Beekeepers to protest over bee colonies importation

There are concerns that imported hives could be infected with the small hive beetle, which can decimate honey, pollen and hives

Photo: Edward Duca
Photo: Edward Duca

Beekeepers are set to protest over a recent importation of bees to Gozo that they believe could lead to the destruction of apiculture here. 

Earlier this month, renowned Italian apiculturist Ermanno De Chino imported 445 nucleus bee colonies to Gozo, for use by his new company Melita Bees Limited to produce queen bees for export. 

“The interbreeding of Maltese bees with French and Italian ones could result in aggressive hybrids,” Malta Beekeepers Association president Stephen Galea told MaltaToday. “Studies have proved that the Maltese honey bee has evolved over time into a completely endemic species, a very hard-working bee that can thrive in Malta’s hot summers. 

“Italian and French bees, on the other hand, are used to kinder, sunflower-filled environments.” 

When contacted by MaltaToday, De Chino dismissed such inter-breeding fears.

“Maltese apiculturists have already imported Italian bees so there are already hybrids in Malta,” the Italian businessman said.

However, Galea has argued that the sheer scale of De Chino’s importation could result in inter-breeding at a level that will change the local bees’ DNA and therefore their suitability to Malta’s conditions.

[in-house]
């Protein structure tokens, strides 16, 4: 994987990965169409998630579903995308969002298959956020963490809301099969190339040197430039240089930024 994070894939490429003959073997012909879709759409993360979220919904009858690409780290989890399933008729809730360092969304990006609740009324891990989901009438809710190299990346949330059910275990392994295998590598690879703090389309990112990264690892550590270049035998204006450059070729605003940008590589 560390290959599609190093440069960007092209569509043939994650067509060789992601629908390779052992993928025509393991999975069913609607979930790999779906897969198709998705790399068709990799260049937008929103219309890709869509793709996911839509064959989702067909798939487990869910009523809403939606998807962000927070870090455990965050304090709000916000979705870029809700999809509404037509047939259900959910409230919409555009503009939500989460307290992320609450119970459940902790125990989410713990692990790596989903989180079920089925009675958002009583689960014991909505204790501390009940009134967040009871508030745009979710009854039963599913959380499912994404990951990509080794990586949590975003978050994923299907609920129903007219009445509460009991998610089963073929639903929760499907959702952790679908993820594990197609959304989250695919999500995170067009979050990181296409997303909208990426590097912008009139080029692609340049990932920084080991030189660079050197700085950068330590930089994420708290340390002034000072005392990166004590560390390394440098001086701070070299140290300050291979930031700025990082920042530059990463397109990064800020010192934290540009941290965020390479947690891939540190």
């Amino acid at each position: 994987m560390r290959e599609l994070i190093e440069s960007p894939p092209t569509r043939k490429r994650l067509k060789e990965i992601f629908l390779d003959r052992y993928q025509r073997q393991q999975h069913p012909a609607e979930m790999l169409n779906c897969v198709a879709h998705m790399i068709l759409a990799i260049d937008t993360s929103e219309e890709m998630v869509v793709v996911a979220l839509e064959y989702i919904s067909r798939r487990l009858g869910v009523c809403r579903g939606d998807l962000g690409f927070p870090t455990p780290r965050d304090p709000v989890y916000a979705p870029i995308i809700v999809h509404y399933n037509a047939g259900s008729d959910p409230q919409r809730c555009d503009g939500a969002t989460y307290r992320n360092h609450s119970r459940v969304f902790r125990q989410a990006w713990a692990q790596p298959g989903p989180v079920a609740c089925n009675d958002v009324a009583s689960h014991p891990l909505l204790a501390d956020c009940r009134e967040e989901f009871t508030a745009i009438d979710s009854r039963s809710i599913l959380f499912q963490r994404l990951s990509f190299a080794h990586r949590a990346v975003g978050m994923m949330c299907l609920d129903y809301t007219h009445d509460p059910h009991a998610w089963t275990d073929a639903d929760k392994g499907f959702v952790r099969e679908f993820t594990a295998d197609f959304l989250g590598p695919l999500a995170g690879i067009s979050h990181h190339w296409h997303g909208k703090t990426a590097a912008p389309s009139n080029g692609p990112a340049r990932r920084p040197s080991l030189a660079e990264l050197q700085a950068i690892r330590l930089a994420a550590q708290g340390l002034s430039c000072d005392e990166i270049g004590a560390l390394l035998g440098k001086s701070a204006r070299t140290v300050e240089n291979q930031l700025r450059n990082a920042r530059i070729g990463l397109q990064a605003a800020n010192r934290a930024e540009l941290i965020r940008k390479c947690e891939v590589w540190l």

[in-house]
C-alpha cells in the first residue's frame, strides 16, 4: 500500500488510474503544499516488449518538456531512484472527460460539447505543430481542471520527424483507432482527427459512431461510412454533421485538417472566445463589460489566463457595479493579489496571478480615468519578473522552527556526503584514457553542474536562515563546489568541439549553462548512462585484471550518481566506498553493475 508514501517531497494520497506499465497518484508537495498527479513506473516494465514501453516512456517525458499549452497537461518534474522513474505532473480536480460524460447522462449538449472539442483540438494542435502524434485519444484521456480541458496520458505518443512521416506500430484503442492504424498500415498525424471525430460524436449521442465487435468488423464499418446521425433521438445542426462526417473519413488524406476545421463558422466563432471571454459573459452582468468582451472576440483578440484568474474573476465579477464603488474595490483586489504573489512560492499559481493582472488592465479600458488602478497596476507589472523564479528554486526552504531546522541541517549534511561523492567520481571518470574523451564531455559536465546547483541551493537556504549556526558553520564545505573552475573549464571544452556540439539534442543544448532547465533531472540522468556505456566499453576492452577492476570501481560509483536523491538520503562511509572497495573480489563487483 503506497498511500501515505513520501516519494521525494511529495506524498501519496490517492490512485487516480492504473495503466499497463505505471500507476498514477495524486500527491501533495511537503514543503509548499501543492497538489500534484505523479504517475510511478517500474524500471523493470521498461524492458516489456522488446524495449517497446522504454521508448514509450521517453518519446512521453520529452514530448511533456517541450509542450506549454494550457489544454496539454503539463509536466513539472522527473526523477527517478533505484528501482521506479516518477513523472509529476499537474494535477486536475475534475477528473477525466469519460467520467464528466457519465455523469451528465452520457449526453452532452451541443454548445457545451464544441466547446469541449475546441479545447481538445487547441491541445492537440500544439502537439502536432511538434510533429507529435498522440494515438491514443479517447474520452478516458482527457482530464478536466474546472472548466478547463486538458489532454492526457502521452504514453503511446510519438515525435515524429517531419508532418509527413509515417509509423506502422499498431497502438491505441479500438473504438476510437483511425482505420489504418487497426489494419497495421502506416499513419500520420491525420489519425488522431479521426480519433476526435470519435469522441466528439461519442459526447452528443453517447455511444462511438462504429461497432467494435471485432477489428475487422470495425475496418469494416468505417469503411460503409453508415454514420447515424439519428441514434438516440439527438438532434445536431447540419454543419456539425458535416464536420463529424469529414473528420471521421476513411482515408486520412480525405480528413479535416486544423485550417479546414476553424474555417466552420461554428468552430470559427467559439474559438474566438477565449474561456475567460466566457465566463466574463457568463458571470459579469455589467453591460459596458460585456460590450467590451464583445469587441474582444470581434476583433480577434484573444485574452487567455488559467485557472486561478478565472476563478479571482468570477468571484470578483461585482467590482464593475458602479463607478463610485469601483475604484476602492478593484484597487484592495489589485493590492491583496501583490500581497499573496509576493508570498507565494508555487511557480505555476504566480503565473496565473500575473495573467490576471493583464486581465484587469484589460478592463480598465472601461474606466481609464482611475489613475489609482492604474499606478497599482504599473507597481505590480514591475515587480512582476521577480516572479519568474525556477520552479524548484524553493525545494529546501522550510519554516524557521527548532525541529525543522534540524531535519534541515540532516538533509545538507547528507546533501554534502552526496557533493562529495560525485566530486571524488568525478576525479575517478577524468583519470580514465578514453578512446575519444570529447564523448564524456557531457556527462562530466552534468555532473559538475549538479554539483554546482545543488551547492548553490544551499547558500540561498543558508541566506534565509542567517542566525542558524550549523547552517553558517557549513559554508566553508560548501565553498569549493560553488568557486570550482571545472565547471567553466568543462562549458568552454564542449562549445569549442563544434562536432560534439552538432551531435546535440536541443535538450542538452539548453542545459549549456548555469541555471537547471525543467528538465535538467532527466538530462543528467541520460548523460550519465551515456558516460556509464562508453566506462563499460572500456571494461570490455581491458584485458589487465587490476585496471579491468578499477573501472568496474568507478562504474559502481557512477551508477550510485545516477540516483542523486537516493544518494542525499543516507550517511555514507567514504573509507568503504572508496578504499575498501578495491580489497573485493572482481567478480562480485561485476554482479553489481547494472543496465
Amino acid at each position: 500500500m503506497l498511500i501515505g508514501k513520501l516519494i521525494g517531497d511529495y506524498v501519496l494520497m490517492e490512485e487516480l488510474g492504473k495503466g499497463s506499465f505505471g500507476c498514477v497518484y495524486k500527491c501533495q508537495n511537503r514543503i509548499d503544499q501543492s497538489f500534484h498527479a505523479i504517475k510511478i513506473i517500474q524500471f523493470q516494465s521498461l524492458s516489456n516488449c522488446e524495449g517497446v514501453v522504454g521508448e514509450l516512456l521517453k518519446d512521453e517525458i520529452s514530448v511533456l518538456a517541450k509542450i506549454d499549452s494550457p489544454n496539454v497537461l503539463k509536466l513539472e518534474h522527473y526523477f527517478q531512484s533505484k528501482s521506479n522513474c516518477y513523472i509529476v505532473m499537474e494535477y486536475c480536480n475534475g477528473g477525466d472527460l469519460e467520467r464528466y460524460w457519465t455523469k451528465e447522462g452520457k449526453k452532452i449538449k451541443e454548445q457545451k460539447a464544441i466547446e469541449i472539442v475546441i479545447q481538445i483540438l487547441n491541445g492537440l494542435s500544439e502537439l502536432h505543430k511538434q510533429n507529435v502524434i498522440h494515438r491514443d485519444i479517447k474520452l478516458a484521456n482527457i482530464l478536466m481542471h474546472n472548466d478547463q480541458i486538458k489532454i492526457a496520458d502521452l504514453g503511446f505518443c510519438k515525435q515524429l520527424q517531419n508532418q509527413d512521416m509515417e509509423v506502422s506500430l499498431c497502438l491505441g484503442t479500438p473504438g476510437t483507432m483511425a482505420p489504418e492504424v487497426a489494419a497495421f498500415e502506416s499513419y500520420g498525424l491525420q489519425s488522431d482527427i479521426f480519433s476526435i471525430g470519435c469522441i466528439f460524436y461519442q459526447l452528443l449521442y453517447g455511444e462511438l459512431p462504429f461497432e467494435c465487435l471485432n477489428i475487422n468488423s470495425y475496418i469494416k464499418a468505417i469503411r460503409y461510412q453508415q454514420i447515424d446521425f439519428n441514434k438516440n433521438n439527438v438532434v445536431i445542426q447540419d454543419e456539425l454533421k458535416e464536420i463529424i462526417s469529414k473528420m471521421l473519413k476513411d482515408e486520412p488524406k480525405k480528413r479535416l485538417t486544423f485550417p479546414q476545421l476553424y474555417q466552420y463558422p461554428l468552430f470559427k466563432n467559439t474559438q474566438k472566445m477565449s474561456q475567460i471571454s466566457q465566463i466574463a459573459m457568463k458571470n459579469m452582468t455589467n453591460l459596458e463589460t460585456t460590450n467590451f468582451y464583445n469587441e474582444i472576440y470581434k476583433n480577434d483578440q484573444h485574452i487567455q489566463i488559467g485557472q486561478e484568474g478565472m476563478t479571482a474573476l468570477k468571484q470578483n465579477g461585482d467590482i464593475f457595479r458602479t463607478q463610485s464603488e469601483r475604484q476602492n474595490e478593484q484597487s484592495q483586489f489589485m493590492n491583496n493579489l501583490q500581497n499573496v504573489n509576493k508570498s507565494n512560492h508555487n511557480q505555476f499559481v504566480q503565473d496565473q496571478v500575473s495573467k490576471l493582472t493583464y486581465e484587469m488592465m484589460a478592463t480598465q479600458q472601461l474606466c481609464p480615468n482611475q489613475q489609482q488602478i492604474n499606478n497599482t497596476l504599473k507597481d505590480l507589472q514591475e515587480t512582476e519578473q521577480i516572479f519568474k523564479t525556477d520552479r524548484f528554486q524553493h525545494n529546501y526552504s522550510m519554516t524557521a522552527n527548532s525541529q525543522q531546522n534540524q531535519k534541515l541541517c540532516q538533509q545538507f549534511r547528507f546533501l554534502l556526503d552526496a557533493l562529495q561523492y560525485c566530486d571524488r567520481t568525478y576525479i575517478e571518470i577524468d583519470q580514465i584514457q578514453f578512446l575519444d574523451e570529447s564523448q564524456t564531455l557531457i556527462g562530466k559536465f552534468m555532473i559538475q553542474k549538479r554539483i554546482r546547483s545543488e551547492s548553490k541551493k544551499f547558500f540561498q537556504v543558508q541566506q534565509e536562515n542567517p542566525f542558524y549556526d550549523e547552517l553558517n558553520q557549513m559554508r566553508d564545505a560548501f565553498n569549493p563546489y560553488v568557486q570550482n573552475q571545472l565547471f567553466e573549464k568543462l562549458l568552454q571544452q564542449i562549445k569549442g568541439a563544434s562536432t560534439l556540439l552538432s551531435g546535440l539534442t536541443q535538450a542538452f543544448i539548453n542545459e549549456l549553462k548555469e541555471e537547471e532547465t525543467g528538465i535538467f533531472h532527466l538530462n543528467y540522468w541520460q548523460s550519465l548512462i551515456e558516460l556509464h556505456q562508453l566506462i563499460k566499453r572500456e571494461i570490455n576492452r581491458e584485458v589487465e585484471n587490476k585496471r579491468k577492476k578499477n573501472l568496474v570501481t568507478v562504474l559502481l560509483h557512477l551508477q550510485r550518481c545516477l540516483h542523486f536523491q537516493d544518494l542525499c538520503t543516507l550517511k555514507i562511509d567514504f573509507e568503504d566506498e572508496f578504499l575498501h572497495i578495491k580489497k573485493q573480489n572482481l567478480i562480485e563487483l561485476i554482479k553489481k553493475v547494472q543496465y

The hives have reportedly been placed in two separate locations, in Xewkija and Marsalforn. Galea has claimed that there aren’t enough flowers in those regions for both the local bees and De Chino’s bees to extract nectar from. 

“Since De Chino’s bees are intended for breeding and exportation, this could threaten the local honey business,” Galea said. “I’m a Maltese beekeeper so this isn’t about competition for me, as [Agriculture Parliamentary Secretary] Roderick Galdes has claimed. Maltese and Gozitan beekeepers are all in this together.”

Galea will fly to Brussels in two weeks’ time to warn the EU Directorate for Agriculture of the impending threat to the Maltese bee’s identity. 

“It can’t be that nobody cares what we’re facing,” he said.

‘High risk of hive’s deadly infection’

Beekeepers have also voiced concern that De Chino’s hives could be infected with the deadly small hive beetle, a well-known beekeeping pest whose larvae feed on honey, pollen and bee broods. The beetle’s rapid breeding rate means that it can quickly wipe out a colony and spread to other hives. 

Speaking in Parliament last week, Galdes insisted that the veterinary authorities had inspected de Chino’s hives box by box and declared them free from pests. Although certificates show that De Chino’s bees originated in the north of France, beekeepers have claimed that they actually originated in Sicily, which has been ravaged by the small hive beetle since spreading to the island from Reggio in November. The European Commission has since ordered Italy to ban the exportation of bees and beekeeping equipment from the affected regions to other EU member states. 

They have argued that the trucks carrying the bees boarded off a Pozzallo catamaran and that Ispica – where De Chino’s Sicilian bee-breeding company is based – is only a 15-minute drive to Pozzallo. They have also claimed that the hives look identical to those used in similar operations in Ispica and that the trucks used to carry them looked far too old and run-down to be able to travel from the north to the south of France. 

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